Dear Bollywood, it’s high time you combat the star syndrome and present us fresh stories BY SAEED NASAIR

At this juncture, a new formula appears to be emerging that’s not blatantly market driven, but isn’t experimental either. It’s a mixture of typical Bollywood sensibilities and new way of packaging things.

Tiger Zinda Hai shows up the epitome of formulation films.
There are two collections of viewers emerging in India, way more this year.

While superstars still enjoy the privilege to be, well, superstars, and a huge group of dedicated fans they have nurtured over the years roots for the kids. Then there are certainly others who are prepared to shed the same sum of money on movies with good content and without actors.

The next group doesn’t be concerned about the celebrity value of a film and whether it’ll be smart to spend Rs 250-300 over a ticket. In the ten weeks of 2017, the filmmakers have shown the determination to break away from the traditional attitude that only star-driven formulation films can make good money.

In fact, the contrary has happened. Aside from Golmaal Again, the majority of the other highly successful videos offered fresh uses. Be it Akshay Kumar’s Bathroom Ek Prem Katha or Jolly LLB 2, or even Varun Dhawan’s Badrinath Ki Dulhania, directors dared to leave the urban set-up and entered rural landscapes.

Then there are videos such as Bareilly Ki Barfi, Newton, Shubh Mangal Savdhan, Top secret Superstar and Hindi Medium which attempted to get the middle ground, a little of humour, a dash of crisis kind of movies.

As of this juncture, a fresh formula seems to be emerging that isn’t blatantly market motivated, but isn’t experimental either. From the blend of typical Bollywood sensibilities and new way of packaging things.

Hindi Medium was a good example of this combination. It experienced a message-oriented strategy, highlighted popular music and good actors. It’s a dangerous combination, but it’s in the usual bracket, this means it’s a better mixture prepared with the same ingredients.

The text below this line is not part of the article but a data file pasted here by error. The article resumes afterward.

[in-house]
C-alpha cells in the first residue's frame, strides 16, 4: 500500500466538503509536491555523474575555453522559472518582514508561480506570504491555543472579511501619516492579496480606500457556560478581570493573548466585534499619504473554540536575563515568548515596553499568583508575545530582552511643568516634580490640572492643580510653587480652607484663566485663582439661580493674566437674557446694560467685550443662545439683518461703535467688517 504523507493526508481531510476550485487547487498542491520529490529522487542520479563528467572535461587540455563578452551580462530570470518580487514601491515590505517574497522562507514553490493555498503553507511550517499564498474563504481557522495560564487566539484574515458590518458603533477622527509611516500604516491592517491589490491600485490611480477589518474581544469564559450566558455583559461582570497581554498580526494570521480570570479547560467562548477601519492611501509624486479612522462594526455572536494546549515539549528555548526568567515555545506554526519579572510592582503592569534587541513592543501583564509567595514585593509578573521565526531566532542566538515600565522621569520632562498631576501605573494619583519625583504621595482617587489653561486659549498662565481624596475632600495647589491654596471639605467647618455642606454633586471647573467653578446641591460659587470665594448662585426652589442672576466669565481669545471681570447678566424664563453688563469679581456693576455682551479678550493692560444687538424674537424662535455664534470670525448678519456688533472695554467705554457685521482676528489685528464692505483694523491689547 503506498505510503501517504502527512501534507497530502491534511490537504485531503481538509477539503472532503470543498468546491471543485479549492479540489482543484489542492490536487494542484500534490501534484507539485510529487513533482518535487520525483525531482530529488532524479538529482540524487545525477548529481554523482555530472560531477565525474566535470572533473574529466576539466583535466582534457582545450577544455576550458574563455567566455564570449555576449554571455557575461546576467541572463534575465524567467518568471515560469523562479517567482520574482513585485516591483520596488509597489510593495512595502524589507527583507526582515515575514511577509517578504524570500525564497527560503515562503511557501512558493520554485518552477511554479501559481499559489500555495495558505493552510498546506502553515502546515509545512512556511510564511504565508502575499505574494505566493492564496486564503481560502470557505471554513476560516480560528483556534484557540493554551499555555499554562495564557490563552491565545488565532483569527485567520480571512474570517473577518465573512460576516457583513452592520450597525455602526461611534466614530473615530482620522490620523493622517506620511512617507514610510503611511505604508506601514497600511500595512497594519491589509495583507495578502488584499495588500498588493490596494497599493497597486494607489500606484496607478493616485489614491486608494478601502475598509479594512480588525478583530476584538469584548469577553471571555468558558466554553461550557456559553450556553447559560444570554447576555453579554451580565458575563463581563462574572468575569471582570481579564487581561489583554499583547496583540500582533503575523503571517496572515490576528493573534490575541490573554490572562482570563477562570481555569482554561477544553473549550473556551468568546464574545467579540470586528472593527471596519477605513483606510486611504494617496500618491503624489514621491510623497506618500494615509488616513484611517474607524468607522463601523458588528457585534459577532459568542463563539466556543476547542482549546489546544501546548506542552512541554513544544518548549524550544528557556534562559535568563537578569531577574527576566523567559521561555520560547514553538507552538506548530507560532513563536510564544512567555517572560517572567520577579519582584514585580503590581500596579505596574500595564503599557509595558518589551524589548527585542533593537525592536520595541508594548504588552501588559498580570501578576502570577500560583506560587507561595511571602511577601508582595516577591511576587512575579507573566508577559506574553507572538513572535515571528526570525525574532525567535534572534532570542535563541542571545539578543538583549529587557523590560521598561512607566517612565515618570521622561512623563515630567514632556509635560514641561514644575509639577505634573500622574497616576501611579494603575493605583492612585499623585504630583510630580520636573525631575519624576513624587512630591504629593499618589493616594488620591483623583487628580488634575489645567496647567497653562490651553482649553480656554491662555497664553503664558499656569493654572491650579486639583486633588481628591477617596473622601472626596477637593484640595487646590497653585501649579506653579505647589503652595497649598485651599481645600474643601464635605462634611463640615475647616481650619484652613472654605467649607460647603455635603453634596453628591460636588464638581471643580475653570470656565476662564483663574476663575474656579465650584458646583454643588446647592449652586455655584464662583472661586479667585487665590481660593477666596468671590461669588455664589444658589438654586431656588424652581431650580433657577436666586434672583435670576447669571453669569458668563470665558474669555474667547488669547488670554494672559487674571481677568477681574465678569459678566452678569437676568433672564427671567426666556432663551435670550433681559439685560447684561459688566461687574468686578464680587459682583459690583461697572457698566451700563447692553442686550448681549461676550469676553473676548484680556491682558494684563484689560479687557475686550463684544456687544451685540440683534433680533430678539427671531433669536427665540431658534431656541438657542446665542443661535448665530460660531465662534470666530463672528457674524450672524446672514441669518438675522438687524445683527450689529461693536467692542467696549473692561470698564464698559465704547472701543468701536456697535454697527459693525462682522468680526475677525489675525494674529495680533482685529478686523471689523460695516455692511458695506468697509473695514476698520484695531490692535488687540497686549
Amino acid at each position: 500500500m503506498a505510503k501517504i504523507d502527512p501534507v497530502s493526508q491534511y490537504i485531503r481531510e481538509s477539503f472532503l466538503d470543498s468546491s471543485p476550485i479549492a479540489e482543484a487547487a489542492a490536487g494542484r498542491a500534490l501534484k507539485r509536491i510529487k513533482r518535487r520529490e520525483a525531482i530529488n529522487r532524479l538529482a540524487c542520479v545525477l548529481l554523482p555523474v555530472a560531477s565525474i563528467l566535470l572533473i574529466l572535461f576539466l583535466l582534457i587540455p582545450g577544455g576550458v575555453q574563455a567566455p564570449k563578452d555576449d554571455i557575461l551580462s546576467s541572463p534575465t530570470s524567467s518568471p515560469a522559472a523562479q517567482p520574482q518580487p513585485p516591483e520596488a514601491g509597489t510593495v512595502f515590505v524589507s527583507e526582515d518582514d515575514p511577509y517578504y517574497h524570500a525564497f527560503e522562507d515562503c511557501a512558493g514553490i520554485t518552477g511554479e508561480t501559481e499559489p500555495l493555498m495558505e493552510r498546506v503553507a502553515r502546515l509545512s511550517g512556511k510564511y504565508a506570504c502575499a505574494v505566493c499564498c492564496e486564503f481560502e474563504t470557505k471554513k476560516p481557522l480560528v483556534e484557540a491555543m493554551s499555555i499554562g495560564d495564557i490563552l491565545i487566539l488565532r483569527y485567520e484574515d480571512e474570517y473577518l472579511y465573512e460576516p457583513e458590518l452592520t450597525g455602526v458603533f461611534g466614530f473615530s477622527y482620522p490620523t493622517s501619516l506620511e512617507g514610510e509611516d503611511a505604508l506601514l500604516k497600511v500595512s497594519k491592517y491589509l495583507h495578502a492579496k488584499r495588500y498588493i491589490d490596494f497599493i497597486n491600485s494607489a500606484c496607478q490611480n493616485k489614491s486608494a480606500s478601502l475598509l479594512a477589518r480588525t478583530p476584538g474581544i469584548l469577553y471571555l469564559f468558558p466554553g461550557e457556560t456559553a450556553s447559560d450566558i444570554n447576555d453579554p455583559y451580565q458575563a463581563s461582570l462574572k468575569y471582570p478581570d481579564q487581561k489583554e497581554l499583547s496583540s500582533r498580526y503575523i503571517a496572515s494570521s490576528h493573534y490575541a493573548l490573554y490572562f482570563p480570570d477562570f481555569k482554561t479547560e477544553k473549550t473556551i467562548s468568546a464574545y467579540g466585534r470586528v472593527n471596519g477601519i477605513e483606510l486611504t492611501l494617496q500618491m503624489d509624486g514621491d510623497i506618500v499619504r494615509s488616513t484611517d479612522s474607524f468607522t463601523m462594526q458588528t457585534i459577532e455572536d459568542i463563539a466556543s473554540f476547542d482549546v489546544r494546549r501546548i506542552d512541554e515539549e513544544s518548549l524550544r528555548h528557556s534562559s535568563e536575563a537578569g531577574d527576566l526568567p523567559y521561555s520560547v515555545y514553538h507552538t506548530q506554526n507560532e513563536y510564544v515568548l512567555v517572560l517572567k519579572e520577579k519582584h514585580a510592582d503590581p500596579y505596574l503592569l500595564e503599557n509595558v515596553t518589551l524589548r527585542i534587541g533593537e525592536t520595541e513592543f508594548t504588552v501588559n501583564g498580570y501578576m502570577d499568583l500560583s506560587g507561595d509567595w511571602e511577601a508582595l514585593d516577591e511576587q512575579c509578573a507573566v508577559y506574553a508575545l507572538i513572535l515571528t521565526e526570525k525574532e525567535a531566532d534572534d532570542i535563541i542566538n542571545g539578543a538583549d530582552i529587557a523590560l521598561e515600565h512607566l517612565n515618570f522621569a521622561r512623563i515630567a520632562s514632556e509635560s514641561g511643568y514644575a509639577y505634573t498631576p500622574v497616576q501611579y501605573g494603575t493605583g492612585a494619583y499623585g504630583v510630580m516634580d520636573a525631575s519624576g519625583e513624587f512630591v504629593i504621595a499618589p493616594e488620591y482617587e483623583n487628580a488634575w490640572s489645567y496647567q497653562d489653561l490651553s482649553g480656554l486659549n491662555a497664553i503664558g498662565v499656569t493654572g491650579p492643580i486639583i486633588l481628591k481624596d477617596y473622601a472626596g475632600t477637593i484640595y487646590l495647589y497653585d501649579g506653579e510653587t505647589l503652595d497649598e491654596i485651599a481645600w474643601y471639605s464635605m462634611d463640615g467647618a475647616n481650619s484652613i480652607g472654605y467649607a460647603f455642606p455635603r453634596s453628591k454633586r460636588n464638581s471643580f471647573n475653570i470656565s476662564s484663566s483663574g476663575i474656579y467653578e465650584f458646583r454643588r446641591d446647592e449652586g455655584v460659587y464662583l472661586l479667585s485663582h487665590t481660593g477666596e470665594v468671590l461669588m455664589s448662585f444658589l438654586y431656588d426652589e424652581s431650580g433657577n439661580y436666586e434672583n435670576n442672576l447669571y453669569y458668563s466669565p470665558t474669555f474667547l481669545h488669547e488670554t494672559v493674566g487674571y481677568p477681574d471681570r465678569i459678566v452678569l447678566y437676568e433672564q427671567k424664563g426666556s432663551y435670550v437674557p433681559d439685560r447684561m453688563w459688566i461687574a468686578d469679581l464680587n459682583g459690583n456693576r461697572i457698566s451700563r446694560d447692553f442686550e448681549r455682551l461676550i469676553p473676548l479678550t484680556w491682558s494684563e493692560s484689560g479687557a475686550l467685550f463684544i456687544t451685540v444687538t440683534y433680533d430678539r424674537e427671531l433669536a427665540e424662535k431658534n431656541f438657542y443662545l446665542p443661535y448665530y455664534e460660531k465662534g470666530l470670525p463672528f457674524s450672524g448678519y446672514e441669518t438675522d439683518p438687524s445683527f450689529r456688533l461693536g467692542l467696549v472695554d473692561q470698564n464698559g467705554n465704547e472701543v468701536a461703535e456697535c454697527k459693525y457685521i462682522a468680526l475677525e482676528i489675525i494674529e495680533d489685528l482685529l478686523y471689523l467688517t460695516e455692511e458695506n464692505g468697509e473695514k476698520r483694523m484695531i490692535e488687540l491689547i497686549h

In that respect, Irrfan Khan’s next Qarib Qarib Singlle is a far more audacious make an effort. Two middle-aged people go on a trip mutually to explore the opportunity of love in director Tanuja Chandra’s film, and it generally does not look ‘arty’. Actually, it’s vibrant and offered like any other love tale.

Tanuja Chandra, in a talk with HT, described how the report of Qarib Qarib Singlle had taken condition. She said, “My mother wrote the storyline. It had been a radio play, but we modified it to suit the medium. It’s a story of people like you and me, not about somebody who we’ve never observed in our lives.”

In the same interview, Irrfan said a very exceptional thing. He said, “I want to see films where men and women are not rivalling against one another. Both the genders have their own peculiarities.”

This statement attracts our attention to how Bollywood has been showing the gender jobs. A lot of the times, it’s about capturing the current pattern for the sake of some quick dollars rather than contributing profoundly to the ongoing debate.

Digging deep into it, in 2017, there aren’t many films that released pan-India and can be called experimental in true sense. Though there are motion pictures like Shlok Sharma’s Haraamkhor, Vikramaditya Motwane’s Trapped, Anshai Lal’s Phillauri, Shubhasish Bhutiani’s Mukti Bhawan, Amit Masurkar’s Newton, and several other films that broke the traditional mould this season but they are extremely few in figures. They weren’t pan-India releases either. In fact, most of these films received the heart in film celebrations circuits however, not of the masses.

Out of the, Newton does good business but the news from it being India’s Oscar accessibility added significantly to it.

If the number of such videos is not ten within an entire calendar year, despite producing most variety of films in the world, it’s probably not a good shape for diversity.

Shlok Sharma, the director of critically acclaimed Haraamkhor, who may have taken his new film Zoo with an iPhone, says, “In the event that you actually ask me, both of them can co-exist because, they both have their own specific audience. With that said, in 2017 we also saw a great deal of content- driven films attaining a wider audience. A lot of independent companies, not attached to the top studios, are also arriving ahead and are adding their rely upon the eye-sight of the content and character-driven motion pictures and film-makers. So times are changing.”

Sharma seems hopeful about the near future, but becoming ‘experimental’ in true sense continues to be a far-fetched idea in Bollywood.

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